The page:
Data science is a powerful tool which can be used to inform businesses and improve their water consumption as well as having world-wide applications in reaching the UN targets of providing clean, accessible water to all.

Find out more about how Mango has helped i2o harness their data.

 

Global Recycling Day
Blogs home Featured Image

It’s Global Recycling Day today and a day to raise awareness of the importance of recycling and how crucial and lasting change can help preserve the future of our planet. Recognised in the UN’s Sustainable Development Goals 2030, we are already seeing many individuals, governments and organisations taking direct action to support the global green agenda.

Founded by the Global Recycling Foundation, this year’s theme is #recyclingheros and recognises people, places and organisations that inspire us – demonstrating positive action.

From plastic pledges and recycling,  to waste targets, businesses are positively impacting the environment, and data science is being used positively to reduce environmental impact and financial costs – aligned to their corporate responsibility. There are many examples of data analytics applications that can play just a small part in decelerating the process of climate change – the more focus that organisations place on this, the brighter the outlook for our planet. We decided to take a look at some of the positive use cases.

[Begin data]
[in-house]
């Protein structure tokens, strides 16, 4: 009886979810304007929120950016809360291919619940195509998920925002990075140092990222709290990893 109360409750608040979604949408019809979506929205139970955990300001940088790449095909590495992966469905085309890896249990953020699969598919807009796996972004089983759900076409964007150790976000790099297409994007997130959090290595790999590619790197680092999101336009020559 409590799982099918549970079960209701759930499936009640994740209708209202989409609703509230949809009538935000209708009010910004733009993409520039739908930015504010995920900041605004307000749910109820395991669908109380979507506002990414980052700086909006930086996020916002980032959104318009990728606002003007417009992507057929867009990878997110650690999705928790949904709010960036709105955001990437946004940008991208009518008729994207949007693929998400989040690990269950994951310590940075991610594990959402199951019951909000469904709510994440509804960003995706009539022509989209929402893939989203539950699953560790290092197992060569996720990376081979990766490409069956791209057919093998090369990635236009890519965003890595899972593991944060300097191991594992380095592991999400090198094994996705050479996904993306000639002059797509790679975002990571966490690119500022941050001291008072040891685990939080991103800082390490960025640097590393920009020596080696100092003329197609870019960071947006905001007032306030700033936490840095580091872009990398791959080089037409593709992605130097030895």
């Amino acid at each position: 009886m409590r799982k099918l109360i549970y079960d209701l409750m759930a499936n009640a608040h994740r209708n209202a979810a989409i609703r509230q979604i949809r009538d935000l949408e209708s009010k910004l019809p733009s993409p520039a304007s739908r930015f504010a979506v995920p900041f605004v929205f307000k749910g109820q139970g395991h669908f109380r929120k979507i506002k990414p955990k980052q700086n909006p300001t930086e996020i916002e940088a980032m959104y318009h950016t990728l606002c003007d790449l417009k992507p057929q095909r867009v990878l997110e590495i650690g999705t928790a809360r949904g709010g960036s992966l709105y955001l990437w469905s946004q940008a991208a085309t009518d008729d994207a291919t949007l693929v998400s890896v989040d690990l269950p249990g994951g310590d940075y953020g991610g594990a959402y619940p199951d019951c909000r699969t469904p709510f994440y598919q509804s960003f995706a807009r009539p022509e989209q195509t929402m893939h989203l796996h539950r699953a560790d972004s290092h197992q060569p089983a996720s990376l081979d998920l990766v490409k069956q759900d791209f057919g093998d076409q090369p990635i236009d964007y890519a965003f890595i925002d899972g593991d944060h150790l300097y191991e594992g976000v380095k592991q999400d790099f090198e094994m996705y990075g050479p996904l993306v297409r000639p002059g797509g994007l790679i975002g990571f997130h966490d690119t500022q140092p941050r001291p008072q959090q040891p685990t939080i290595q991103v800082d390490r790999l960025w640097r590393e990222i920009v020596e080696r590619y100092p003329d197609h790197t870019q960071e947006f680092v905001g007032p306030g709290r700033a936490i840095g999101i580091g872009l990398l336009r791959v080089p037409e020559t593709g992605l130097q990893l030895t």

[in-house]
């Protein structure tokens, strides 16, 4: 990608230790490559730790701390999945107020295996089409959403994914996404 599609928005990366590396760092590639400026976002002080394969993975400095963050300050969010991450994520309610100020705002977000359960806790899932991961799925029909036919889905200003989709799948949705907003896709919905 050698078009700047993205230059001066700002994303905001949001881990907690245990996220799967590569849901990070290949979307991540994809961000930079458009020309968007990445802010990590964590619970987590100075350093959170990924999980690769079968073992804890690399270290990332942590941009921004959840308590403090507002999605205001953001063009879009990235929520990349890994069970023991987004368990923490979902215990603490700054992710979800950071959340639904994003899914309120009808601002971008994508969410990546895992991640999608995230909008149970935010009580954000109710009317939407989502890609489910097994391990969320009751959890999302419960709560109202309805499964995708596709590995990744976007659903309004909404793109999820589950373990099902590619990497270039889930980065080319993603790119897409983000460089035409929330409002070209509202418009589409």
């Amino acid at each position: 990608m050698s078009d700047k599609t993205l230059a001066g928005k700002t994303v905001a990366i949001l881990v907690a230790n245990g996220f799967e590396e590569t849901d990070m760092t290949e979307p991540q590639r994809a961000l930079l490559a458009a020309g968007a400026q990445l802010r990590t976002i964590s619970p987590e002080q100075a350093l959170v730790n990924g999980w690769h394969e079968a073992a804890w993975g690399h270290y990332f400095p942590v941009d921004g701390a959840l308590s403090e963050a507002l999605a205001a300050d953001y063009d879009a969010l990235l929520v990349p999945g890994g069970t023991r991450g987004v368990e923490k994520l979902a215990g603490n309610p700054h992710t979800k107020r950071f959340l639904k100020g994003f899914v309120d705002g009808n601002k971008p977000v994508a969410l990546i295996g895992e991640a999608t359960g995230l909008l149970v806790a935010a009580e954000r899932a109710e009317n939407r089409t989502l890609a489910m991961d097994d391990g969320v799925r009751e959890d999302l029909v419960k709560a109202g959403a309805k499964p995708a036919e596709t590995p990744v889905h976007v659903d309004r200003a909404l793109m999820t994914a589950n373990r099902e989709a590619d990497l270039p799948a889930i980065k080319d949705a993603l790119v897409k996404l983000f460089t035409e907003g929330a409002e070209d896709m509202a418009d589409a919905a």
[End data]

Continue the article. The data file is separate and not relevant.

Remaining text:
Food waste

Think about the waste problem in supermarket fresh food sales. Many businesses are using data science to help the UK meet its target of eliminating food waste to landfill by 2030. Analytics of weather patterns can help supermarkets ensure they have the right amount of seasonal produce to meet demand for a particular weather period without wastage; and enhanced analytics of customer weekly shopping habits would mean the store could ensure it has met demand without having surplus fresh food.

Gousto, a British meal kit retailer, implemented forecasting algorithms in an effort to reduce their food waste. They were able to predict demand and analyse seasonal trends to better manage their fresh food stock. Forecast modelling allowed the business to not only predict with a high degree of confidence the number of orders they would receive in future weeks, but also predict the performance of existing and new recipes.

Plastic waste